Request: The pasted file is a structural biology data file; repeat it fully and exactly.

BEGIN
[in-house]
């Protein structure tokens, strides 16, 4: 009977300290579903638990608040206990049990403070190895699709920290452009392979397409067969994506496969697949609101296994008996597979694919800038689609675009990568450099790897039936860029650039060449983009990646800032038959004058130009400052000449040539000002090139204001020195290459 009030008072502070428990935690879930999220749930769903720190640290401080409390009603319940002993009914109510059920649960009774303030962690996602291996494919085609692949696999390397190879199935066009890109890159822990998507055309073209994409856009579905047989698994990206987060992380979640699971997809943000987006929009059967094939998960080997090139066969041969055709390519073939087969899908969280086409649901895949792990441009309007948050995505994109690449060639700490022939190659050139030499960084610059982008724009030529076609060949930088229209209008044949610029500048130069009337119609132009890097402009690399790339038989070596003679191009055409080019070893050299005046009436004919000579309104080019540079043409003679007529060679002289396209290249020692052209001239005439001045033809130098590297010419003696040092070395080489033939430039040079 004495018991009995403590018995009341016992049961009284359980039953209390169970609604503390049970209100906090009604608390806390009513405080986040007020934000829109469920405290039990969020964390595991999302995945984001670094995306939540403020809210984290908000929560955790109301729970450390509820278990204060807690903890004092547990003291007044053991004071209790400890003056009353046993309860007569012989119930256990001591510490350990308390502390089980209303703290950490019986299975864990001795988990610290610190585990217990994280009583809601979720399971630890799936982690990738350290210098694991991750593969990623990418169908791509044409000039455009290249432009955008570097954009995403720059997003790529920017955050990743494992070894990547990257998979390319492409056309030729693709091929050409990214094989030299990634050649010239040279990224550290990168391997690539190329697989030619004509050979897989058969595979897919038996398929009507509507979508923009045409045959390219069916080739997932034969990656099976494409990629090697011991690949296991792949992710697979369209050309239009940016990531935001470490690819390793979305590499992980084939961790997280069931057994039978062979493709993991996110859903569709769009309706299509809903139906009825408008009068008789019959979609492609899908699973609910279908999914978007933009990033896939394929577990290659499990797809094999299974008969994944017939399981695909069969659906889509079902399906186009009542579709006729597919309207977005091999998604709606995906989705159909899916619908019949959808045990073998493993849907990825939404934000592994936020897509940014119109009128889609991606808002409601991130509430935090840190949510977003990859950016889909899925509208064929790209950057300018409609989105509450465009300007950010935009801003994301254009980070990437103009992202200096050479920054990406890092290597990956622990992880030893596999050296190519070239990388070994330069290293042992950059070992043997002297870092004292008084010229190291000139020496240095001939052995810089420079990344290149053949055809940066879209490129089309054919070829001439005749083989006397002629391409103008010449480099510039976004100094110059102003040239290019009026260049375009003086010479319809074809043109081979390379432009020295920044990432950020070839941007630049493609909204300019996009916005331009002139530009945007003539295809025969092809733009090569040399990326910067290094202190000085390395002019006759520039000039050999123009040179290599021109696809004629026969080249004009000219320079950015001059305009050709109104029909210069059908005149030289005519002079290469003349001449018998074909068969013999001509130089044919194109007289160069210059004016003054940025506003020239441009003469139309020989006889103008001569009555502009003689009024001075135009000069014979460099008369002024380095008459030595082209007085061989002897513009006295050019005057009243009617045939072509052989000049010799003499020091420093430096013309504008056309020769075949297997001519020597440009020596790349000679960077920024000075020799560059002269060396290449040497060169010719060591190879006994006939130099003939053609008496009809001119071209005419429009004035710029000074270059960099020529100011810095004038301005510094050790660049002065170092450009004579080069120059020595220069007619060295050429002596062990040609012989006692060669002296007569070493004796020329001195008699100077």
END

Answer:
[in-house]
């Protein structure tokens, strides 16, 4: 009977300290579903638990608040206990049990403070190895699709920290452009392979397409067969994506496969697949609101296994008996597979694919800038689609675009990568450099790897039936860029650039060449983009990646800032038959004058130009400052000449040539000002090139204001020195290459 009030008072502070428990935690879930999220749930769903720190640290401080409390009603319940002993009914109510059920649960009774303030962690996602291996494919085609692949696999390397190879199935066009890109890159822990998507055309073209994409856009579905047989698994990206987060992380979640699971997809943000987006929009059967094939998960080997090139066969041969055709390519073939087969899908969280086409649901895949792990441009309007948050995505994109690449060639700490022939190659050139030499960084610059982008724009030529076609060949930088229209209008044949610029500048130069009337119609132009890097402009690399790339038989070596003679191009055409080019070893050299005046009436004919000579309104080019540079043409003679007529060679002289396209290249020692052209001239005439001045033809130098590297010419003696040092070395080489033939430039040079 004495018991009995403590018995009341016992049961009284359980039953209390169970609604503390049970209100906090009604608390806390009513405080986040007020934000829109469920405290039990969020964390595991999302995945984001670094995306939540403020809210984290908000929560955790109301729970450390509820278990204060807690903890004092547990003291007044053991004071209790400890003056009353046993309860007569012989119930256990001591510490350990308390502390089980209303703290950490019986299975864990001795988990610290610190585990217990994280009583809601979720399971630890799936982690990738350290210098694991991750593969990623990418169908791509044409000039455009290249432009955008570097954009995403720059997003790529920017955050990743494992070894990547990257998979390319492409056309030729693709091929050409990214094989030299990634050649010239040279990224550290990168391997690539190329697989030619004509050979897989058969595979897919038996398929009507509507979508923009045409045959390219069916080739997932034969990656099976494409990629090697011991690949296991792949992710697979369209050309239009940016990531935001470490690819390793979305590499992980084939961790997280069931057994039978062979493709993991996110859903569709769009309706299509809903139906009825408008009068008789019959979609492609899908699973609910279908999914978007933009990033896939394929577990290659499990797809094999299974008969994944017939399981695909069969659906889509079902399906186009009542579709006729597919309207977005091999998604709606995906989705159909899916619908019949959808045990073998493993849907990825939404934000592994936020897509940014119109009128889609991606808002409601991130509430935090840190949510977003990859950016889909899925509208064929790209950057300018409609989105509450465009300007950010935009801003994301254009980070990437103009992202200096050479920054990406890092290597990956622990992880030893596999050296190519070239990388070994330069290293042992950059070992043997002297870092004292008084010229190291000139020496240095001939052995810089420079990344290149053949055809940066879209490129089309054919070829001439005749083989006397002629391409103008010449480099510039976004100094110059102003040239290019009026260049375009003086010479319809074809043109081979390379432009020295920044990432950020070839941007630049493609909204300019996009916005331009002139530009945007003539295809025969092809733009090569040399990326910067290094202190000085390395002019006759520039000039050999123009040179290599021109696809004629026969080249004009000219320079950015001059305009050709109104029909210069059908005149030289005519002079290469003349001449018998074909068969013999001509130089044919194109007289160069210059004016003054940025506003020239441009003469139309020989006889103008001569009555502009003689009024001075135009000069014979460099008369002024380095008459030595082209007085061989002897513009006295050019005057009243009617045939072509052989000049010799003499020091420093430096013309504008056309020769075949297997001519020597440009020596790349000679960077920024000075020799560059002269060396290449040497060169010719060591190879006994006939130099003939053609008496009809001119071209005419429009004035710029000074270059960099020529100011810095004038301005510094050790660049002065170092450009004579080069120059020595220069007619060295050429002596062990040609012989006692060669002296007569070493004796020329001195008699100077």